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Canadian Journal of Linguistics/Revue canadienne de linguistique
  • ISSN: 0008-4131 (Print), 1710-1115 (Online)
  • Editors: Elizabeth Cowper University of Toronto, Canada and Heather Newell Université du Québec à Montréal, Canada
  • Editorial board


The Canadian Journal of Linguistics publishes articles of original research in linguistics in both English and French. The articles deal with linguistic theory, linguistic description of natural languages, phonetics, phonology, morphology, syntax, semantics, historical linguistics, sociolinguistics, psycholinguistics, first and second language acquisition, and other areas of interest to linguists.

La Revue canadienne de linguistique publie des articles portant sur des recherches originales en français et en anglais. Ces articles traitent de divers sujets d'intérêt pour les linguistes, tels que : théorie linguistique, description linguistique de diverses langues naturelles, phonétique, phonologie, morphologie, syntaxe, sémantique, linguistique historique, sociolinguistique, psycholinguistique, acquisition d'une langue maternelle et d'une langue seconde.

Recently published content




Cambridge Extra at LINGUIST List

  • “Analysing English Sentences” – A. Radford
  • 28 March 2017, James McKellar
  • By Susan E. Holt My love affair (and it really is love) with linguistics began back as a nine year old watching “My Fair Lady” for the first time.  After the initial romance, it was time to make a serious commitment and that came in the form of saying “I do” to a university place at Durham studying English Language and Linguistics.  This marriage was solemnized in the presence of a holy book: “Analysing English Sentences” by Andrew Radford. So my venture into the book began in the first week of university.  The heaviest of all  the books on our booklist, myself and my new linguistics friends quickly (and correctly) figured it must be important.  During first year syntax, the red book was . . . → Read More: “Analysing English Sentences” – A. Radford...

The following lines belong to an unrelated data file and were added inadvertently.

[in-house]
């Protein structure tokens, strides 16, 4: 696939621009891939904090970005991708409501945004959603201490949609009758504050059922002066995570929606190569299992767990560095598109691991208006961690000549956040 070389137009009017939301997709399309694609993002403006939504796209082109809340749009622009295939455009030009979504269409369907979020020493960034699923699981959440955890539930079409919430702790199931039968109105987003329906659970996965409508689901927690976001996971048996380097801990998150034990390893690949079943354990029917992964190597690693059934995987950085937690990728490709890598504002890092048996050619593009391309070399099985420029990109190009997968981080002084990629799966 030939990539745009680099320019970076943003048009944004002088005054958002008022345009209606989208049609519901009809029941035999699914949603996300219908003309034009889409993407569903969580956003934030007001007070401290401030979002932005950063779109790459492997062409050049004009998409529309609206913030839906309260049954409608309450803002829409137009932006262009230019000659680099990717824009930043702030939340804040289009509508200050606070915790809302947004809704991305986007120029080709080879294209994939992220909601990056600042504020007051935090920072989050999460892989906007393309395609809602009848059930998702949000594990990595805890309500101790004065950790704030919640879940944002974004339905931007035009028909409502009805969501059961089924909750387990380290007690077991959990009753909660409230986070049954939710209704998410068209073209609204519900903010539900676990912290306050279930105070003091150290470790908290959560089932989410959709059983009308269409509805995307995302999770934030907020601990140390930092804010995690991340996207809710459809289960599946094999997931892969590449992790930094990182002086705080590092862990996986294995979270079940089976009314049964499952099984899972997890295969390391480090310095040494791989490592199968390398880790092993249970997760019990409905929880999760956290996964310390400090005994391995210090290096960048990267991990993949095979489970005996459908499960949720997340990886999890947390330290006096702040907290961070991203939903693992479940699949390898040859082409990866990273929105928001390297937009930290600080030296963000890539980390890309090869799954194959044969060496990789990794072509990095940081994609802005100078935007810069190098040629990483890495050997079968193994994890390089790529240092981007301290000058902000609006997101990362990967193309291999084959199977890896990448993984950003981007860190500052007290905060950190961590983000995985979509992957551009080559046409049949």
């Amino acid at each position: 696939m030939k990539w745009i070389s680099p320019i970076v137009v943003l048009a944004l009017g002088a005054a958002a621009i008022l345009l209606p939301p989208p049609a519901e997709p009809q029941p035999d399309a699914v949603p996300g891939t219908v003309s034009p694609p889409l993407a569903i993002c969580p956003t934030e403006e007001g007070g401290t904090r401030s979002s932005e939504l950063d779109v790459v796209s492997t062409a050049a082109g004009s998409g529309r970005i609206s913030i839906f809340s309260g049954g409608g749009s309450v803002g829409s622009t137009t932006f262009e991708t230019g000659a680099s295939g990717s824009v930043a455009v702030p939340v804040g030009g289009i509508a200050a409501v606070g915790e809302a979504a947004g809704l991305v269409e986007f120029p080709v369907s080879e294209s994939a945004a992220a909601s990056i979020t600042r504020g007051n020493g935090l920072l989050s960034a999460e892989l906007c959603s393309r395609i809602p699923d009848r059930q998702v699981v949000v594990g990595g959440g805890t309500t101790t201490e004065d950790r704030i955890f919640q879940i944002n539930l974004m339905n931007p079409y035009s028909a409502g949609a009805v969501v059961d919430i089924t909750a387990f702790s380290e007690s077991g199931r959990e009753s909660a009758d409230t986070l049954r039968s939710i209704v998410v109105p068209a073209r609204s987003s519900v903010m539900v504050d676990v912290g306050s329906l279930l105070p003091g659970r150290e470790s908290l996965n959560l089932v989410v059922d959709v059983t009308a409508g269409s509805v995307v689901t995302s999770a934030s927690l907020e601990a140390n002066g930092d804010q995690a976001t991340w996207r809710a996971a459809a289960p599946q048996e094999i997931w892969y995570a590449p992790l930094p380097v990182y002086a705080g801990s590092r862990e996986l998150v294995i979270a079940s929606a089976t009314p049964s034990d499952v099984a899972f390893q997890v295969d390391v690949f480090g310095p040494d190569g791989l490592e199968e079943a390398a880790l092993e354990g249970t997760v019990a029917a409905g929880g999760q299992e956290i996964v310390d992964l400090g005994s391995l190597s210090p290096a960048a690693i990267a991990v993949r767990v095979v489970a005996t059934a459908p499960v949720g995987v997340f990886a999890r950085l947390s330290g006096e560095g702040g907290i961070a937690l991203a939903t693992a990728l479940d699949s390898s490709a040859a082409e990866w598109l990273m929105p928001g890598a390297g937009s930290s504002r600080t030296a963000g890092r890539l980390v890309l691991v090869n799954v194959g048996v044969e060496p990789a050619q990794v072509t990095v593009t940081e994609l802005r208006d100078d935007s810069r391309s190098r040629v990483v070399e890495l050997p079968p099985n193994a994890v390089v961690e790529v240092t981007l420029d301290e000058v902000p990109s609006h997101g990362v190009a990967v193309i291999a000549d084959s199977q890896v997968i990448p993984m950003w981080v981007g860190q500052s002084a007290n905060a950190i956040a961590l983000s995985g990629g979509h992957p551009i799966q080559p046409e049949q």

• Tasks, methodological transparency and the IRIS database of research materials
  • 20 March 2017, Charlotte Cox
  • Commentary by Emma Marsden, University of York and Margaret Borowczyk, Georgetown University IRIS is a repository of instruments used in second language research. It was created to increase access to the variety of materials used to elicit data for empirical studies (e.g. pictures, participant instructions, language tests, response options, working memory tests, videos, software scripts). These materials are so often left out of research reports, mainly due to publishers’ space constraints. IRIS allows consumers to more directly evaluate the validity of certain research and improves the speed and accuracy of replication research.  It is a free, theory agnostic, database that is searchable across over one hundred different search criteria (such as ‘type of instrument’, ‘research area’, or ‘language’). IRIS currently holds more . . . → Read More: Tasks, methodological transparency and the IRIS database of research materials...